7 sn Put off all such things. The commands in vv. 8-9 are based on two reasons given in vv. 9-10 – reasons which are expressed in terms of a metaphor about clothing oneself. Paul says that they have put off the old man and have put on the new man. Two things need to be discussed in reference to Paul’s statement. (1) What is the meaning of the clothing imagery (i.e., the “have put off” and “have been clothed”)? (2) What is the meaning of the old man and the new man? Though some commentators understand the participles “have put off” (v. 9) and “have been clothed” (v. 10) as imperatives (i.e., “put off!” and “put on!”), this use of participles is extremely rare in the NT and thus unlikely here. It is better to take them as having the semantic force of indicatives, and thus they give an explanation of what had happened to the Colossians at the time of their conversion – they had taken off the old man and put on the new when they trusted in Christ (cf. 1:4). While it is difficult to say for certain what the background to Paul’s “clothing” metaphor might be (whether it is primarily Jewish and comes from the OT, or primarily Gentile and comes from some facet of the Greco-Roman religious milieu), it is nonetheless clear, on the basis of Paul’s usage of the expression, that the old man refers to man as he is in Adam and dominated by sin (cf. Rom 6:6; Eph 4:22), while the new man refers to the Christian whose new sphere of existence is in Christ. Though the metaphor of clothing oneself primarily reflects outward actions, there is a distinct inward aspect to it, as the rest of v. 10 indicates: being renewed in knowledge according to the image of the one who created it. Paul’s point, then, is that Christians should take off their dirty clothing (inappropriate behavior) and put on clean clothing (behavior consistent with knowing Christ) because this has already been accomplished in a positional sense at the time of their conversion (cf. Gal 3:27 with Rom 13:14).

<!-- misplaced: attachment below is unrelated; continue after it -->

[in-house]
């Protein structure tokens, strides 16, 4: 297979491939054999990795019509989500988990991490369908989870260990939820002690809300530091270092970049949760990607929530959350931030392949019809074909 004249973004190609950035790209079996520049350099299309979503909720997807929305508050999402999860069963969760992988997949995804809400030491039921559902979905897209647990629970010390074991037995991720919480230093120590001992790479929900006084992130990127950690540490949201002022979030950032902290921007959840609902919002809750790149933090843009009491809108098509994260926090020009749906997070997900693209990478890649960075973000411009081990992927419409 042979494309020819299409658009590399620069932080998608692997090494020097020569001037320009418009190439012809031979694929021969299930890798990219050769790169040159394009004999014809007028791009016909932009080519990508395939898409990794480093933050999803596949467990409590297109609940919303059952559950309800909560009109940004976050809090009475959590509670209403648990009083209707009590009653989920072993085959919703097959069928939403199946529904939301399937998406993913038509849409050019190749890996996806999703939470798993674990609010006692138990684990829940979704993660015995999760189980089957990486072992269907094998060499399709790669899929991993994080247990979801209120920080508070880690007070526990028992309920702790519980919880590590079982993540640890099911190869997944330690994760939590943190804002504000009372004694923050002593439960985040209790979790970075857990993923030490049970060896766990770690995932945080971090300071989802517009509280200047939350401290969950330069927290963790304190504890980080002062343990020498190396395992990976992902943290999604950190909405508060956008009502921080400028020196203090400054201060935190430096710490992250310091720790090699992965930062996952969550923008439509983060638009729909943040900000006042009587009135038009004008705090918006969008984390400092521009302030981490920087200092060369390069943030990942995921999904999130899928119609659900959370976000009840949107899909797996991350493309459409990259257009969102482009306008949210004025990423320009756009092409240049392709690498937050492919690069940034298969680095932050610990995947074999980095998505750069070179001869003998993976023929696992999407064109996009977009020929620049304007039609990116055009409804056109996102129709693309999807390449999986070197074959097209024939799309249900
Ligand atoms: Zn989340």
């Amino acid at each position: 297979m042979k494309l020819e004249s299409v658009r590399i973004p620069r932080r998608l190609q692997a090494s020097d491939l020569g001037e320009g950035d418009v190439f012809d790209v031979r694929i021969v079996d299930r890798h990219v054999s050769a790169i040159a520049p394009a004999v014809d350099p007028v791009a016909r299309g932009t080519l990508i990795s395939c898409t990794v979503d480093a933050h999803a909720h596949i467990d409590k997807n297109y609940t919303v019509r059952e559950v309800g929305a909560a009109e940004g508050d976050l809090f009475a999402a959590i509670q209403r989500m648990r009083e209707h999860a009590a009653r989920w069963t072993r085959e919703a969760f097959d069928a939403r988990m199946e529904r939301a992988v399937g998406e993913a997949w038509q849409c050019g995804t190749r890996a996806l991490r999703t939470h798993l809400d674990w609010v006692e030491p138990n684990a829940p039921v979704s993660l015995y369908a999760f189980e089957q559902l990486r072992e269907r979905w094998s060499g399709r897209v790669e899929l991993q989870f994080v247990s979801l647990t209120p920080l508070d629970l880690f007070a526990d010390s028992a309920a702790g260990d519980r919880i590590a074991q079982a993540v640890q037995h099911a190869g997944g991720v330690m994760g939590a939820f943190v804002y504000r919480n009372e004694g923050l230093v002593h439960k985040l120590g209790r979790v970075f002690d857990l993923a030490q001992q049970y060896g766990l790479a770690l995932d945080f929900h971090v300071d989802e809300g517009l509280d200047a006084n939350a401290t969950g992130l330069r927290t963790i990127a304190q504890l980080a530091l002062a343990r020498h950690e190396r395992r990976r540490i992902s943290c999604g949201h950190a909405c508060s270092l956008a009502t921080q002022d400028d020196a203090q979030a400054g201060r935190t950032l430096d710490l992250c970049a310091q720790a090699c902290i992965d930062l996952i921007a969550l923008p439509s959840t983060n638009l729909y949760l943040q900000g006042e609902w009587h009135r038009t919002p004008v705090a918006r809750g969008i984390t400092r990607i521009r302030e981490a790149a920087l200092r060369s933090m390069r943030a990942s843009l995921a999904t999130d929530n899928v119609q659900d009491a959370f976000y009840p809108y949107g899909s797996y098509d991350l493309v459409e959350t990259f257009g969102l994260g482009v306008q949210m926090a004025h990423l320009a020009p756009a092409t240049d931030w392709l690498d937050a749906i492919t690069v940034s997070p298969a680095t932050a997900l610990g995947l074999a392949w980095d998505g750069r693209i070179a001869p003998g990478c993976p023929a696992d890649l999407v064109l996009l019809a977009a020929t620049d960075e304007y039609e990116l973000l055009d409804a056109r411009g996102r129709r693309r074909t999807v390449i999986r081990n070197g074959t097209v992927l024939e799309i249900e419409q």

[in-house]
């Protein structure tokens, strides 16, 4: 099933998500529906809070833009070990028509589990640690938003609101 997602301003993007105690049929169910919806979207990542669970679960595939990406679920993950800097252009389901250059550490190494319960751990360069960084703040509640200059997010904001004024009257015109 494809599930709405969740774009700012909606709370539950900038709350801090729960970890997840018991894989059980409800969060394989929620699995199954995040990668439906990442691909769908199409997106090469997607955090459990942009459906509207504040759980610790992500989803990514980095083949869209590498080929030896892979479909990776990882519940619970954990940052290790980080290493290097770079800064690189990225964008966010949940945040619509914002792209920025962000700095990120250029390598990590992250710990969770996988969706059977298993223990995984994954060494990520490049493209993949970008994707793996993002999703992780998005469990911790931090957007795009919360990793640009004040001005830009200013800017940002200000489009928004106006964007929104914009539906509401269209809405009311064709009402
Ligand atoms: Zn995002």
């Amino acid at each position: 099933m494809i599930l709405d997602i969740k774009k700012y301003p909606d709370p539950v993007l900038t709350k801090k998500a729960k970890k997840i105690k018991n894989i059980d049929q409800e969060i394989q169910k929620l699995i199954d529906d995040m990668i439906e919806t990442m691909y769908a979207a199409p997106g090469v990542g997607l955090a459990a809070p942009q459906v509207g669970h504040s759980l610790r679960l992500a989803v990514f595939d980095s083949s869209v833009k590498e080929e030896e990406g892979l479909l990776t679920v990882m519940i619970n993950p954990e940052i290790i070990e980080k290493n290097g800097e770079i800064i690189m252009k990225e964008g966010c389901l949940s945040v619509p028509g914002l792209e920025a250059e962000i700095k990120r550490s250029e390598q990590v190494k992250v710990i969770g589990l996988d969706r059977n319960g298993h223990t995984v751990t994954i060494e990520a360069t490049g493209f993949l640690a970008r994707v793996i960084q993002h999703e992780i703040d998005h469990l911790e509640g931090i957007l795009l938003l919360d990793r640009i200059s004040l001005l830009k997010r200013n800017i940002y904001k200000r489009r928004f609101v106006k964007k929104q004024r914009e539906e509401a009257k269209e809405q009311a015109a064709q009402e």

9 tn If the genitive construct σπλάγχνα οἰκτιρμοῦ (splancna oiktirmou) is a hendiadys then it would be “compassion” or “tenderheartedness.” See M. J. Harris, Colossians and Philemon (EGGNT), 161.
10 tn For the translation of χαριζόμενοι (carizomenoi) as “forgiving,” see BDAG 1078 s.v. χαρίζομαι 3. The two participles “bearing” (ἀνεχόμενοι, anecomenoi) and “forgiving” (χαριζόμενοι) express the means by which the action of the finite verb “clothe yourselves” is to be carried out.
11 tn Grk “if someone has”; the term “happens,” though not in the Greek text, is inserted to bring out the force of the third class condition.
12 tn The expression “forgive others” is not in the Greek text, but is implied. It is included in the translation to make the sentence complete and more comprehensible to the English reader.
13 tn BDAG 365 s.v. ἐπί 7 suggests “to all these” as a translation for ἐπὶ πᾶσιν δὲ τούτοις (epi pasin de toutoi").
14 tn The term “virtues” is not in the Greek text, but is included in the translation to specify the antecedent and to make clear the sense of the pronoun “these.”
15 tn The verb “add,” though not in the Greek text, is implied, picking up the initial imperative “clothe yourselves.”
16 tn The genitive τῆς τελειότητος (th" teleiothto") has been translated as an attributive genitive, “the perfect bond.”
17 tn Grk “in one body.” This phrase emphasizes the manner in which the believers were called, not the goal of their calling, and focuses upon their unity.
18 tc Since “the word of Christ” occurs nowhere else in the NT, two predictable variants arose: “word of God” and “word of the Lord.” Even though some of the witnesses for these variants are impressive (κυρίου [kuriou, “of the Lord”] in א* I 1175 pc bo; θεοῦ [qeou, “of God”] in A C* 33 104 323 945 al), the reading Χριστοῦ (Cristou, “of Christ”) is read by an excellent cross-section of witnesses (Ì46 א2 B C2 D F G Ψ 075 1739 1881 Ï lat sa). On both internal and external grounds, Χριστοῦ is strongly preferred.
19 tn Grk “with grace”; “all” is supplied as it is implicitly related to all the previous instructions in the verse.